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Copy Excel Selection as a Picture

Want to show someone a chunk of an Excel spreadsheet via email or iChat? You could take a screenshot, but if you want to show just a portion of the Excel window and you don't use a utility like Snapz Pro, you can do this right from within Excel 2008. Make a selection, hold down the Shift key, and choose Copy Picture from the Edit menu. You can select whether the selection will be rendered as though it was shown on screen or as though it was printed. Then just switch to your desired destination and paste.


DealBITS Drawing: Win a Copy of Raskin 1.1

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Apart from the iOS, it has been a long time since anyone tried to rethink the traditional desktop metaphor. But if you're interested in alternative ways of accessing your documents on the Mac, it's worth checking out Raskin. Inspired by the late Jef Raskin's pioneering user interface work, Raskin provides a zoomable interface that shows you all of your documents on a single surface that eliminates the disorienting tunneling necessary in the Finder.

To enter Raskin, which takes over your entire monitor, you can of course switch to it like any other application, but you can also press Command-Option-R or just hold down Command-Option and scroll down. These shortcuts have the added benefit of zooming to the frontmost document or Finder-selected item in Raskin.

Your top folders become "places" and you can choose which places appear by default and where on the surface they appear. Within a place, documents appear as tiles showing the file's icon, name, file type, and created and modified dates. If possible, Raskin shows the contents of the file in the tile, so text files, graphic files, and so on are more easily identifiable. You can sort tiles in all the standard ways using a pop-up menu in the upper right of each place. And just like the Finder, you can select a document and press the Spacebar to see the full Quick Look preview, double-click a document to open it, move documents from folder to folder, create new folders, and so on.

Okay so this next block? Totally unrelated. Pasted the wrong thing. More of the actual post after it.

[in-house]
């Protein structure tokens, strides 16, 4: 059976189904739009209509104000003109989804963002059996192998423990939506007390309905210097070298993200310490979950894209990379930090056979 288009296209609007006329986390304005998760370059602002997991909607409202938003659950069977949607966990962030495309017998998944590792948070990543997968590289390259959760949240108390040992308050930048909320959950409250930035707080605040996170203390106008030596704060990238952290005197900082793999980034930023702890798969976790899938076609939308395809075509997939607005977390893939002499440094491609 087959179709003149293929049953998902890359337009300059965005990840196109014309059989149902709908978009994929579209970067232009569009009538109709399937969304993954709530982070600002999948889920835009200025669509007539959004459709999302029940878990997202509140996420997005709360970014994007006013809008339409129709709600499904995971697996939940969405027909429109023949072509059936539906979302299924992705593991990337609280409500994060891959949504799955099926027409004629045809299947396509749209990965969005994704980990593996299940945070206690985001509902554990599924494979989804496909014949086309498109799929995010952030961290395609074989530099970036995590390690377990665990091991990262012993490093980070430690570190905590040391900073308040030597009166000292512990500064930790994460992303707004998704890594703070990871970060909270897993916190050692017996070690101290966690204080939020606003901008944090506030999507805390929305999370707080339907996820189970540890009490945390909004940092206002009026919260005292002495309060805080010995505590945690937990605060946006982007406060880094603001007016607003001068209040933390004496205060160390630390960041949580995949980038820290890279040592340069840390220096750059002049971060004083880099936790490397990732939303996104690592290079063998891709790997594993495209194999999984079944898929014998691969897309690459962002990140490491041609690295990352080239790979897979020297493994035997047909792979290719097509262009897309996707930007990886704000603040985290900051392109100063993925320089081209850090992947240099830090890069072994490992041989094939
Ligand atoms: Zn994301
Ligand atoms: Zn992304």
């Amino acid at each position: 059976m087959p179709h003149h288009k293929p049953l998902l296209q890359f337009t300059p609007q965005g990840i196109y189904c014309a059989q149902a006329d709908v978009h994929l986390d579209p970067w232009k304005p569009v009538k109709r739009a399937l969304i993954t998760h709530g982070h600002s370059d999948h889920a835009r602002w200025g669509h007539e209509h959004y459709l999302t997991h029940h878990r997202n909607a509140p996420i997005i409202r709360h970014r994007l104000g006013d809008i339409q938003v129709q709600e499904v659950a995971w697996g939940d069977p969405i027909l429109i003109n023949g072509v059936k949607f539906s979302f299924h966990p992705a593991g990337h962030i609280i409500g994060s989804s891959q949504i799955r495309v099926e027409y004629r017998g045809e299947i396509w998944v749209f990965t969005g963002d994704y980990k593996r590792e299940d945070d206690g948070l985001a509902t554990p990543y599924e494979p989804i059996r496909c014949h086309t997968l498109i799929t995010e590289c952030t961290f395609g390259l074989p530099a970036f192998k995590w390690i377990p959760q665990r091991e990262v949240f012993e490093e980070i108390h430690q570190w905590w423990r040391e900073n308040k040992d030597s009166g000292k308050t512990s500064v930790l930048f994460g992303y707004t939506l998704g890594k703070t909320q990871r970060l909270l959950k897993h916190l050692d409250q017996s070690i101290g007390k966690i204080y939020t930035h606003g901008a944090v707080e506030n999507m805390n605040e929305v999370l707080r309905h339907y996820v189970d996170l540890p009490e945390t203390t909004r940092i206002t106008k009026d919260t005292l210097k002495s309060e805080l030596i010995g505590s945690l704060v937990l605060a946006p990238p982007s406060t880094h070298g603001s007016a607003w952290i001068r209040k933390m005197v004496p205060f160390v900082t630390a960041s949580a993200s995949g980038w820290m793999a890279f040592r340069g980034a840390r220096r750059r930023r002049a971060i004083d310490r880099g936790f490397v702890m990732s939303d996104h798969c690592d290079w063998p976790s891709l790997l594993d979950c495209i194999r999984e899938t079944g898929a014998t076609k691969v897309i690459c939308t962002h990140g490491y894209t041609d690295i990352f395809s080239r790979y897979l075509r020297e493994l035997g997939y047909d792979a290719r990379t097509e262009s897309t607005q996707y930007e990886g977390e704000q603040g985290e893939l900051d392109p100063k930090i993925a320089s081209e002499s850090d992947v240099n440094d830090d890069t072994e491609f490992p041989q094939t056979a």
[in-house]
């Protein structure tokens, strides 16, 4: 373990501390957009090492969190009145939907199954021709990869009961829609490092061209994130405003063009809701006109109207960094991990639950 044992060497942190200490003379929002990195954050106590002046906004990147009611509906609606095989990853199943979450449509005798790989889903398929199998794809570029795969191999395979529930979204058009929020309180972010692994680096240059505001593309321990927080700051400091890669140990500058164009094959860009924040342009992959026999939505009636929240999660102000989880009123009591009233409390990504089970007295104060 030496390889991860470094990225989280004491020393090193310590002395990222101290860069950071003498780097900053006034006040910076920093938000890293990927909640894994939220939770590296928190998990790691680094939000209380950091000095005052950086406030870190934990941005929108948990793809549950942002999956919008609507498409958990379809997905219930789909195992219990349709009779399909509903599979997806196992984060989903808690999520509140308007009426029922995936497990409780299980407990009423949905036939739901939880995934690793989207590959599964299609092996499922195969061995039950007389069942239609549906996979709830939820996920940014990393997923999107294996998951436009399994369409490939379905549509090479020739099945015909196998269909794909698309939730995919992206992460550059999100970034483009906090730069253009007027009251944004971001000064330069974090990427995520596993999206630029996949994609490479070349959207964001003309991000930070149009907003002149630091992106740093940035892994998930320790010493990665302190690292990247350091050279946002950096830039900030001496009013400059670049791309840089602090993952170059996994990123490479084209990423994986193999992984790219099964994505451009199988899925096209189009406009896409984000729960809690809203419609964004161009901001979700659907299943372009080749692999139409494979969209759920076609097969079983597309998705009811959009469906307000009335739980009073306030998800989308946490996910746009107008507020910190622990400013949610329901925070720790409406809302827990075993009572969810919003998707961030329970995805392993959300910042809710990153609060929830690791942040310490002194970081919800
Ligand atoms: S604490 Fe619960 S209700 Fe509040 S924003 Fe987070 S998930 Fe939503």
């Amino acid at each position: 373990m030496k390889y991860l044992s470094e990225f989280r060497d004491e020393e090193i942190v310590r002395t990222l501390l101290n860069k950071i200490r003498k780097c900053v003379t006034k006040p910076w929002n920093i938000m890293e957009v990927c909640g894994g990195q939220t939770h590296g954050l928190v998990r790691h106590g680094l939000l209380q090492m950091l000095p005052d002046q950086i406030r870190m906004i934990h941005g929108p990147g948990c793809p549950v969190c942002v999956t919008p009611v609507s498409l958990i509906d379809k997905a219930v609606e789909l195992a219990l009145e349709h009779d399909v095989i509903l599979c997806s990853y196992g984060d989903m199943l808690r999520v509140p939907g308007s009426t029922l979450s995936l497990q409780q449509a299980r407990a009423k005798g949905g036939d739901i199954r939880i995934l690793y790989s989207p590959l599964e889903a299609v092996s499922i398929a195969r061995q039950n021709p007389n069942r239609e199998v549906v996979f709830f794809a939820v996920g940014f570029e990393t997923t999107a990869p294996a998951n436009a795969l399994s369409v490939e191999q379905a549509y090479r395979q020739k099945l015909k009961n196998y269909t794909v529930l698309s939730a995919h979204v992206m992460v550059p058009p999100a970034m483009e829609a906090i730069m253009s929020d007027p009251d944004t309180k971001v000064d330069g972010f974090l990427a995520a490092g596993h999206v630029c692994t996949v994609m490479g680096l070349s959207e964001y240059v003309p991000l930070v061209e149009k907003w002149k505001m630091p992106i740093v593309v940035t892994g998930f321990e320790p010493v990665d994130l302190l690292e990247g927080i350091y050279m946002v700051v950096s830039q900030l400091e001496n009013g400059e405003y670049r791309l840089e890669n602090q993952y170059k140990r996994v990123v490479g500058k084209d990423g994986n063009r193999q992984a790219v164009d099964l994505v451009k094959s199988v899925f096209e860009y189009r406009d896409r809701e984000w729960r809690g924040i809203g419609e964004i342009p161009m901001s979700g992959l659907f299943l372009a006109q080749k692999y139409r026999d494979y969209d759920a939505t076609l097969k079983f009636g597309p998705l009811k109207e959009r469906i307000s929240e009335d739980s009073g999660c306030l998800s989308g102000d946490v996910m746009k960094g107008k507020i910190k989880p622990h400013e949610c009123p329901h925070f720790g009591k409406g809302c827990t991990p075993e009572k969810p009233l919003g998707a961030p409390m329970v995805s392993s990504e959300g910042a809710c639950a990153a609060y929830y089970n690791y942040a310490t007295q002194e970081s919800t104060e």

Moving around in Raskin will take some getting used to, but it's also the most compelling part of the interface. Since everything appears on a single surface, tiles get quite small when you can see everything at once. So you need to zoom in to see better, and when you're zoomed in, since you can't see everything, you need a way to scroll around.

To scroll around, you can use the scroll ball on an Apple mouse or a two-fingered drag on a multi-touch trackpad. If you have a scroll wheel, turning it scrolls vertically and Shift-turning it scrolls horizontally. You can also hold down the Spacebar and drag the Raskin surface or use the standard scroll bars. To zoom, just use the familiar pinch gestures on a multi-touch trackpad, Option-scroll if you have a scroll wheel or scroll ball, or click the Time Machine-like arrows in the bottom right corner of the screen. Jumping to specific places is most easily done with built-in keyboard shortcuts.

I can't predict whether or not Raskin will make you more productive, but it's certainly worth downloading the 30-day demo version and giving it a try. And of course, if you want to win one of four copies of Raskin 1.1, worth $49, enter at the DealBITS page. All information gathered is covered by our comprehensive privacy policy. Remember too, that if someone you refer to this drawing wins, you'll receive the same prize as a reward for spreading the word.


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